And they want us to work for them?


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And they want us to work for them?

So they want to employ the No.1 perfect candidate. They expect effort, a carefully tailored CV and focus on the role at hand. Yet so many online job advertisements themselves are totally woeful. They are dead boring, full of unfamiliar acronyms, lengthy descriptions that serve little purpose and they prattle on not really giving any real sense of the job.
 
But then you find an exciting engaging advert - one that inspires and ignites interest. Hoorah!

Who is this company then? What do they do? What candidates will best match their offering?

Here are the key points to remember if you are writing a recruitment ad online.

1. People read a lot slower online, so cut the copy of the advert and keep it relatively short and snappy.

2. Remember that a job advert is NOT a job description. They perform completely different roles. A job advert is designed to grab candidates' attention, make the curious and get them interested in the  job. Do not just copy and paste the actual job description online. Remember Coco Chanel's "Less is more!".

3. Break up the advert by using space, paragraph breaks and bullet points. Large blocks of text are almost impossible and unexciting to read online.

4. When candidates look at job adverts online they are quickly scanning and looking for relevant information. Therefore the advert has to have all the important information at the top and use the right keywords.

5.  Always get a colleague to read and check through the advert for feedback. There is no excuse for  spelling mistakes or poor grammar.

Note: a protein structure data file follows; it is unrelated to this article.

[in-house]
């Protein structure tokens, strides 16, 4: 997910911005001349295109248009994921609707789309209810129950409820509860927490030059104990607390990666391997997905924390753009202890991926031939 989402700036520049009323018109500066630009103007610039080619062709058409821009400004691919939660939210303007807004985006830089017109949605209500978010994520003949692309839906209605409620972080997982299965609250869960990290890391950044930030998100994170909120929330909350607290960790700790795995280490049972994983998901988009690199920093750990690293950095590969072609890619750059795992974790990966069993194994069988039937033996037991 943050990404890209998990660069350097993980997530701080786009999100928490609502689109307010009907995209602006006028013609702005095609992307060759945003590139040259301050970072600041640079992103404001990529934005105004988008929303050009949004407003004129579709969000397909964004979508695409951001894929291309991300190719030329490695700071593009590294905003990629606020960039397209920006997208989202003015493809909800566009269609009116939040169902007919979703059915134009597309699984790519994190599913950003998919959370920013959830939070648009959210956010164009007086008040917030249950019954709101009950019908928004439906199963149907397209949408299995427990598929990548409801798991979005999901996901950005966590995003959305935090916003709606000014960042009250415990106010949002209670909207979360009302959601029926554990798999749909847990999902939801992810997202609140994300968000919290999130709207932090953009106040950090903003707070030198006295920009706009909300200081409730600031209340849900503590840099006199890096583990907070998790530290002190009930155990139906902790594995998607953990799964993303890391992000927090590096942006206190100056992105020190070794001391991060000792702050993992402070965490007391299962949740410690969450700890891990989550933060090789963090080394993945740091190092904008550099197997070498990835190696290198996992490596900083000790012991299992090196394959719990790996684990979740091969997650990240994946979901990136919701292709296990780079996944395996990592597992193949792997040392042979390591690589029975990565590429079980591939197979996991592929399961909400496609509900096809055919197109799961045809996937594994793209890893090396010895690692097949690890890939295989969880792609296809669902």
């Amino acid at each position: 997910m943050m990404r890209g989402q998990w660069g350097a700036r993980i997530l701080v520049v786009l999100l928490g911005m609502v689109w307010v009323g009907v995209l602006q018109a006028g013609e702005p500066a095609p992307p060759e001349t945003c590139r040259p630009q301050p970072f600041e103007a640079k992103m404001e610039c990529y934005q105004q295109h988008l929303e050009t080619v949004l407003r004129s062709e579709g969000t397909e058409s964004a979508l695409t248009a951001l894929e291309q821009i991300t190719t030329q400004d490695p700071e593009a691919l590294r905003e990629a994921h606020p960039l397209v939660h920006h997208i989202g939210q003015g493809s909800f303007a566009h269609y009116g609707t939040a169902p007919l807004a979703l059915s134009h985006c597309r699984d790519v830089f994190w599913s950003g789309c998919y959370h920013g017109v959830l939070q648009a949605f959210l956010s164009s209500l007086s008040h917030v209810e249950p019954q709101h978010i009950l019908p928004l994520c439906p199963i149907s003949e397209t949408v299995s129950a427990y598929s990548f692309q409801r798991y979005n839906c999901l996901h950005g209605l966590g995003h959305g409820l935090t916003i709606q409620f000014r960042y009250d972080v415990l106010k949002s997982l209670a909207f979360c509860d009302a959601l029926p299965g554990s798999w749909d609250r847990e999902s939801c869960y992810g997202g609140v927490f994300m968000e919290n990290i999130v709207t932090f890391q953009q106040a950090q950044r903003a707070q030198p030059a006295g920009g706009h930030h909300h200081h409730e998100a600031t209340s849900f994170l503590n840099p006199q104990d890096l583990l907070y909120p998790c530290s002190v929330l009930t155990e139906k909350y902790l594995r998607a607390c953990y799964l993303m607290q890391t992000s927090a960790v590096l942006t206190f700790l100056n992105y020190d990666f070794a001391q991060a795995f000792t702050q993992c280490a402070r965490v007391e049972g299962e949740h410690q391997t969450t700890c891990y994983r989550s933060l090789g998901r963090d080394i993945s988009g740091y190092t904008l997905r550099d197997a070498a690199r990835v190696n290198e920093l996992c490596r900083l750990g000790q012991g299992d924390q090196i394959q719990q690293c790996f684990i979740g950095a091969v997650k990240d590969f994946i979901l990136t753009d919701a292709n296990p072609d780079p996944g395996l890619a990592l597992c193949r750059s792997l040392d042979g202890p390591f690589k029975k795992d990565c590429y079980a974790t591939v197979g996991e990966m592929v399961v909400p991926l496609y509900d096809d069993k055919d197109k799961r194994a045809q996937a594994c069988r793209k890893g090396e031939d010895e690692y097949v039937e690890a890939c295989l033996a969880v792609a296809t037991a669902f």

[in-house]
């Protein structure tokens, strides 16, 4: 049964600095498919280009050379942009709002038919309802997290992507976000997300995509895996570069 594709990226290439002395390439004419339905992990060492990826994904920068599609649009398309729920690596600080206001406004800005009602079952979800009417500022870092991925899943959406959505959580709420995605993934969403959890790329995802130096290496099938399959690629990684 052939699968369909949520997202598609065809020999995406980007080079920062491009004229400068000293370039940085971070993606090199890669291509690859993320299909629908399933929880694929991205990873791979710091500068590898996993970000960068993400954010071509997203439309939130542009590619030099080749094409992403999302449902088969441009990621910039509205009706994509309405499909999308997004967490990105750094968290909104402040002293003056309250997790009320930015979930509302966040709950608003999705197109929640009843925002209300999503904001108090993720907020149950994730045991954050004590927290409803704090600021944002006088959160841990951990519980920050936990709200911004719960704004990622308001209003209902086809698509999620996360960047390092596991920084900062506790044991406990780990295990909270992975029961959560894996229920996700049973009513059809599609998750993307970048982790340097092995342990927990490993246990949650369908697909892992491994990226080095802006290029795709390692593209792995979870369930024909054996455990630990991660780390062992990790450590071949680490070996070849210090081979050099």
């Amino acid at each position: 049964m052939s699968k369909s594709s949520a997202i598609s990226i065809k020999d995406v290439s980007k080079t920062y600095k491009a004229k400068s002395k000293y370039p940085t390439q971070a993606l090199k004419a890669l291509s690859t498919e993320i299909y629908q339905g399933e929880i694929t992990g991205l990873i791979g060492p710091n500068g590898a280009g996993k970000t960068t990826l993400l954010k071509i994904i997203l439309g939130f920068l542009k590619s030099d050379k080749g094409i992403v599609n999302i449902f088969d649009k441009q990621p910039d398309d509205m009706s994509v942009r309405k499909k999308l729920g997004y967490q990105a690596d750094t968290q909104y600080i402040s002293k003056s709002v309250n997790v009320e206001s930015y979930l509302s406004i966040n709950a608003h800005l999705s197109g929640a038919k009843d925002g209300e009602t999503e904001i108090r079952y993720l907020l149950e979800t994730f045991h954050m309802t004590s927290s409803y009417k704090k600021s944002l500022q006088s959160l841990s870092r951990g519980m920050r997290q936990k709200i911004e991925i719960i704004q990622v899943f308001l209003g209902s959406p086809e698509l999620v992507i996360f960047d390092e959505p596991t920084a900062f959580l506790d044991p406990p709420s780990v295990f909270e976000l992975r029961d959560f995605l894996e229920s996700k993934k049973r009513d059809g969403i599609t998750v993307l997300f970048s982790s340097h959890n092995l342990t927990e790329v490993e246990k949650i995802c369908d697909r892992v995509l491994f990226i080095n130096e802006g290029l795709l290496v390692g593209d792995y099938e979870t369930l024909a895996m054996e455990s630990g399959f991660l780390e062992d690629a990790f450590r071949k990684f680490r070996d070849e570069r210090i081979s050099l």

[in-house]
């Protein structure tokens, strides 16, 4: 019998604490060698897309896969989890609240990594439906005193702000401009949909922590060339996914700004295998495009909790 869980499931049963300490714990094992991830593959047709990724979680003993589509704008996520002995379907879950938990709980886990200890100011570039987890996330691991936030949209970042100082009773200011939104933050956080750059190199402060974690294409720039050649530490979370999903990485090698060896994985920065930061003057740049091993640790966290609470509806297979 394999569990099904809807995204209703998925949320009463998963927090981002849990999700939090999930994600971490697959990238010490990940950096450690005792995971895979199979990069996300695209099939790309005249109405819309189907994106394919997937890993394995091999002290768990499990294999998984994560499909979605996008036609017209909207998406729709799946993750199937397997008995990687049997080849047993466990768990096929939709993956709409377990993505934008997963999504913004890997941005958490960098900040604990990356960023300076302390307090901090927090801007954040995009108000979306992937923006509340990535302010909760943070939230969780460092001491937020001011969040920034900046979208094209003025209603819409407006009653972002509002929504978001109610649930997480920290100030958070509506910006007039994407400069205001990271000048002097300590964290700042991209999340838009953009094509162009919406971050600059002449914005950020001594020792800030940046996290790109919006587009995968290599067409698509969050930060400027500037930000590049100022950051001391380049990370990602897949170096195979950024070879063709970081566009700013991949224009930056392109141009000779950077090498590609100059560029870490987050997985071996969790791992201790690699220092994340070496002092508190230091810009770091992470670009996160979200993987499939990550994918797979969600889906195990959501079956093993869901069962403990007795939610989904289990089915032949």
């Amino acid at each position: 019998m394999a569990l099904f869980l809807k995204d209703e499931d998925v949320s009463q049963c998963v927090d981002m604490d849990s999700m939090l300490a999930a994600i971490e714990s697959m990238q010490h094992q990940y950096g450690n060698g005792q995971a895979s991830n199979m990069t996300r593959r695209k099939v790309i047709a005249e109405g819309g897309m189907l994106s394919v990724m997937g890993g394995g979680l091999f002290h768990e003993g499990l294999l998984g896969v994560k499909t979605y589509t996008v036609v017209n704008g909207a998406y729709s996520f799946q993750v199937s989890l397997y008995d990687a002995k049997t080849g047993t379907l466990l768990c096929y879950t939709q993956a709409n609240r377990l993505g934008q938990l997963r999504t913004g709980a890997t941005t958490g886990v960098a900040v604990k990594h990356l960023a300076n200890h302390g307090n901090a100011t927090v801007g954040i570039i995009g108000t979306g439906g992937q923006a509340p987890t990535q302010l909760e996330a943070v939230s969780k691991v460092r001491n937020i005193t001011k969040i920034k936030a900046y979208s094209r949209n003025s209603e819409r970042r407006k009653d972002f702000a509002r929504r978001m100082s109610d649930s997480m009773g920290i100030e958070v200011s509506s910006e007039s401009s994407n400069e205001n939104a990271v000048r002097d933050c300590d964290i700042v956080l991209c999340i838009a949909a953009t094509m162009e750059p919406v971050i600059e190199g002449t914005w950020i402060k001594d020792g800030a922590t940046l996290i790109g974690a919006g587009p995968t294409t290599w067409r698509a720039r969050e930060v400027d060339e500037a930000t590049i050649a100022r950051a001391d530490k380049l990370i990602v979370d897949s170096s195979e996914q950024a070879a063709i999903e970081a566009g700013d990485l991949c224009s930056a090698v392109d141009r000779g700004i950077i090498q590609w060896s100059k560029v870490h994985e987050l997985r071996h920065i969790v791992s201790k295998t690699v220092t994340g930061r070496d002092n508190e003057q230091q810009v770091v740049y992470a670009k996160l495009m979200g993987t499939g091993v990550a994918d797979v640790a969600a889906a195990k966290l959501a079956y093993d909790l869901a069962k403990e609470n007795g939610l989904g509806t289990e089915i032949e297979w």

So work to a simple straight forward structure when writing an ad online.

Break the job advert down into 5 paragraphs with ideally no more than 2 lines per each paragraph:
1. Headline
This is the “Attention Grabber”. Insert keywords, use positive adjectives, generate interest. Almost 90% of candidates will only read the first two lines of the advert. What are the most interesting and differentiating aspects of the job? Do not start the adverts with "corporate waffle" - ever!
2. Introduction
“Set the scene”. Refer to the job itself, the company, work culture, market, or industry sector
3. Role
This promotes the highlights of the job in terms of role responsibility, areas to be covered, any relevant support, exciting opportunities, status and so forth
4. Person
Clearly outline and identify the essential requirements of a successful candidate
5. Salary package
Many companies have a policy of not stating salary but candidates need some indication of reward. Outline all the benefits.
And finally, make sure the candidates know what to do next. There must be a very clear and explicit 'call to action' at the end of each job advert.

Apparently around 90% of online job adverts are simply woeful. It is easy to differentiate yourself online. Go for it!
 
Glenda Stone is one of the founders of wherewomenwork and reviews multitudes of position descriptions on a regular basis. She consults to global corporations on gender-focused recruitment campaigns and undertakes various strategic recruitment assignments for clients. Connect with Glenda here.

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